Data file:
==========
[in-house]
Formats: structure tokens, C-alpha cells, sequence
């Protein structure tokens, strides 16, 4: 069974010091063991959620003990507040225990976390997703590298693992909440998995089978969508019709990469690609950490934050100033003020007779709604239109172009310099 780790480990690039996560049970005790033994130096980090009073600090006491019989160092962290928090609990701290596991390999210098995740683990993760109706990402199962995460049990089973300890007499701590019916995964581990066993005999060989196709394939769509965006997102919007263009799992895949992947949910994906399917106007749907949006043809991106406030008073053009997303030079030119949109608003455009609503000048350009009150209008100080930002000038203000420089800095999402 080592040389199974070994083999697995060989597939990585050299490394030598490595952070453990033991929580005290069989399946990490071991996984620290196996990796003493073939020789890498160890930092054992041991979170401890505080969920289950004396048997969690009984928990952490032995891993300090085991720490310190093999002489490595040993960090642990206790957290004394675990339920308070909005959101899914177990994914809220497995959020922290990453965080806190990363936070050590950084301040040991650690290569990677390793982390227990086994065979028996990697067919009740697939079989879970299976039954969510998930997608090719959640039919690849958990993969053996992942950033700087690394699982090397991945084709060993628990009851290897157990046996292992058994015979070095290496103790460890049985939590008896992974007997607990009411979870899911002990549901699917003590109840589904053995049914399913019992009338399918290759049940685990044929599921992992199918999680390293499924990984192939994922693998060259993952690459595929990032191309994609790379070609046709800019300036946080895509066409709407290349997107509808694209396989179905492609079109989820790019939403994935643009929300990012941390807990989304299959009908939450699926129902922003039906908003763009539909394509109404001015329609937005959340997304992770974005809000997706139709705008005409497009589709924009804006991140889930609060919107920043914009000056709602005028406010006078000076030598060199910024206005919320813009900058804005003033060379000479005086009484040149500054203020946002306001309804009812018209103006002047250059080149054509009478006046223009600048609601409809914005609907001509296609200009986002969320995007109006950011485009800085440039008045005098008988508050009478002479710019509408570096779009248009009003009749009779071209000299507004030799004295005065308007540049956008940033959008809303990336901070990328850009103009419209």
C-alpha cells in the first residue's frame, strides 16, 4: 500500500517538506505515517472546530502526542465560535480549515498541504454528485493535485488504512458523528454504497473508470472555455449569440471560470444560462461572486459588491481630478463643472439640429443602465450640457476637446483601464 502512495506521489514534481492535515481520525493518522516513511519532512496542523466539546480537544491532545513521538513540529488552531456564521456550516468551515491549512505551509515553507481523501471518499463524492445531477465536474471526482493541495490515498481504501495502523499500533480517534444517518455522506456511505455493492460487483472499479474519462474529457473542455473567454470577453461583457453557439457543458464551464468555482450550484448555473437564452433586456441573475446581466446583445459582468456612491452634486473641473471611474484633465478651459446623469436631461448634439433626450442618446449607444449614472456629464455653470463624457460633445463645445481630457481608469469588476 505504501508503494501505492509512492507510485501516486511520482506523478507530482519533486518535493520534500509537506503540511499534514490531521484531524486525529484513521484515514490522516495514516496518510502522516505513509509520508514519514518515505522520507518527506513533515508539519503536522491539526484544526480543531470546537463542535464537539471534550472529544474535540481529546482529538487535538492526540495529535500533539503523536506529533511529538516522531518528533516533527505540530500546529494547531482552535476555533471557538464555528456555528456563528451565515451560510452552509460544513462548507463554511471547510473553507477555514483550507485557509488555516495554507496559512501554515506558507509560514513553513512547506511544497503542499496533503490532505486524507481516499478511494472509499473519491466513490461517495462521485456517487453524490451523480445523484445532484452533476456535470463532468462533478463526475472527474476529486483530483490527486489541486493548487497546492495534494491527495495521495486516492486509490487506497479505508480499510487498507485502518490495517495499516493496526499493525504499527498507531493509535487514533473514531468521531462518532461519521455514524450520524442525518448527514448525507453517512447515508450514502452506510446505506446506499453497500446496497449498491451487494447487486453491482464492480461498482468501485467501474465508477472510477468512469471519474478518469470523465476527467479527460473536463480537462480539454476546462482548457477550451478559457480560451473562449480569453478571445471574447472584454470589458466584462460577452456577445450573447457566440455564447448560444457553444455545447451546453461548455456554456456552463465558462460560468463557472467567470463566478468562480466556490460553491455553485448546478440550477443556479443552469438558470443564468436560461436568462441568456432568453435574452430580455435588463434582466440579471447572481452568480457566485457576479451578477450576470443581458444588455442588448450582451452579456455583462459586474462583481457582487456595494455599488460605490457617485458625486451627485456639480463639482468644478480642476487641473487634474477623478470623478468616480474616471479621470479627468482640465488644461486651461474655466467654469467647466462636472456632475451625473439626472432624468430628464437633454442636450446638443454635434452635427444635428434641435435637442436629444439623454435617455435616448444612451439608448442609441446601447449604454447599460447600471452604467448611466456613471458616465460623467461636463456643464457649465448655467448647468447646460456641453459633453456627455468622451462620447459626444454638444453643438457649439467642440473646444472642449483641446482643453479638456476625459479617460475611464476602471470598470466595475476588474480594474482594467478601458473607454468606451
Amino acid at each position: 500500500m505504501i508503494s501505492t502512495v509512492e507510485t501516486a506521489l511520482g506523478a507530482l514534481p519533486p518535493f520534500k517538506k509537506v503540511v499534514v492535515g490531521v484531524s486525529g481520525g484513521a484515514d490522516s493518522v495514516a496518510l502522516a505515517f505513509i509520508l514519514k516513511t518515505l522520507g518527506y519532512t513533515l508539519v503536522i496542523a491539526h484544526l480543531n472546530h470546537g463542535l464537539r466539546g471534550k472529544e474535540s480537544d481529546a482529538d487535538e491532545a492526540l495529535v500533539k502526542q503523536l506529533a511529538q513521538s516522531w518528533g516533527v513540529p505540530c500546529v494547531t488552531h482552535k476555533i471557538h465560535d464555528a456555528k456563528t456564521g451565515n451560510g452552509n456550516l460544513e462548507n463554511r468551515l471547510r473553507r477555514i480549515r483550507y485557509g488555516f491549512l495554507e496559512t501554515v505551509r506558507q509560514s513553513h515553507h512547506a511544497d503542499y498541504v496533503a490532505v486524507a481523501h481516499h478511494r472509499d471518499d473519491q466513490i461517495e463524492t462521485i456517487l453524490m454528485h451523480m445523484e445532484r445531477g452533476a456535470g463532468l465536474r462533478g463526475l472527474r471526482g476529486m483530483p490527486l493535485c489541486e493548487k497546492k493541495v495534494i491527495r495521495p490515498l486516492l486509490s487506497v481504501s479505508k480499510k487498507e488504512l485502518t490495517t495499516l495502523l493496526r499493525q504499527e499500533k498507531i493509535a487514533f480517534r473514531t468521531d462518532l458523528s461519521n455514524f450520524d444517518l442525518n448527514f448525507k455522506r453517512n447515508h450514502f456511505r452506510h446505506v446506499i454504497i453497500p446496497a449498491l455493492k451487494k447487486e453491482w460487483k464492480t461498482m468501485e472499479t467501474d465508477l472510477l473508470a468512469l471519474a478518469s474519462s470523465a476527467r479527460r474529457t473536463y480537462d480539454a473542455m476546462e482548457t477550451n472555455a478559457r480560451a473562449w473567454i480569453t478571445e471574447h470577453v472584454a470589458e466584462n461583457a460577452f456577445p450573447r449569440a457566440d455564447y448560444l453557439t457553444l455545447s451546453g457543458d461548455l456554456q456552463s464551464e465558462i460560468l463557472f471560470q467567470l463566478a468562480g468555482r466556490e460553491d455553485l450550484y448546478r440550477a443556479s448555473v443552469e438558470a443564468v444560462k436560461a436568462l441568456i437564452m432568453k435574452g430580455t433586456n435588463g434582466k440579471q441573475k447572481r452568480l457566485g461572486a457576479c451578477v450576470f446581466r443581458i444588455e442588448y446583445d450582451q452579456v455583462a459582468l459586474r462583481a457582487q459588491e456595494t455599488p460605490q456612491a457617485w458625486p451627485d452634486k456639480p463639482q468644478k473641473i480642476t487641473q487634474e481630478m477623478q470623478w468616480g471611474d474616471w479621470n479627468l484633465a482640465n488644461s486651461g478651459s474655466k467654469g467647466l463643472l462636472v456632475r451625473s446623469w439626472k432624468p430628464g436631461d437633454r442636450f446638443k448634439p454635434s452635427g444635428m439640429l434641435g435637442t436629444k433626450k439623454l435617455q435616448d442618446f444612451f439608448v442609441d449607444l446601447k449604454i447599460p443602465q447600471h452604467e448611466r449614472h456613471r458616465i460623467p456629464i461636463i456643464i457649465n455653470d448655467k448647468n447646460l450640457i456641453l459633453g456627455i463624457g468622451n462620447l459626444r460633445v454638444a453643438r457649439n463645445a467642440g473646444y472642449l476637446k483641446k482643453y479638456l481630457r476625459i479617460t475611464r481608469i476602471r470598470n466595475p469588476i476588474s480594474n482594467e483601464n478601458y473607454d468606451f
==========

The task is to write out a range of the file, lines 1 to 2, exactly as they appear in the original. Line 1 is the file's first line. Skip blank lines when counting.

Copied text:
[in-house]
Formats: structure tokens, C-alpha cells, sequence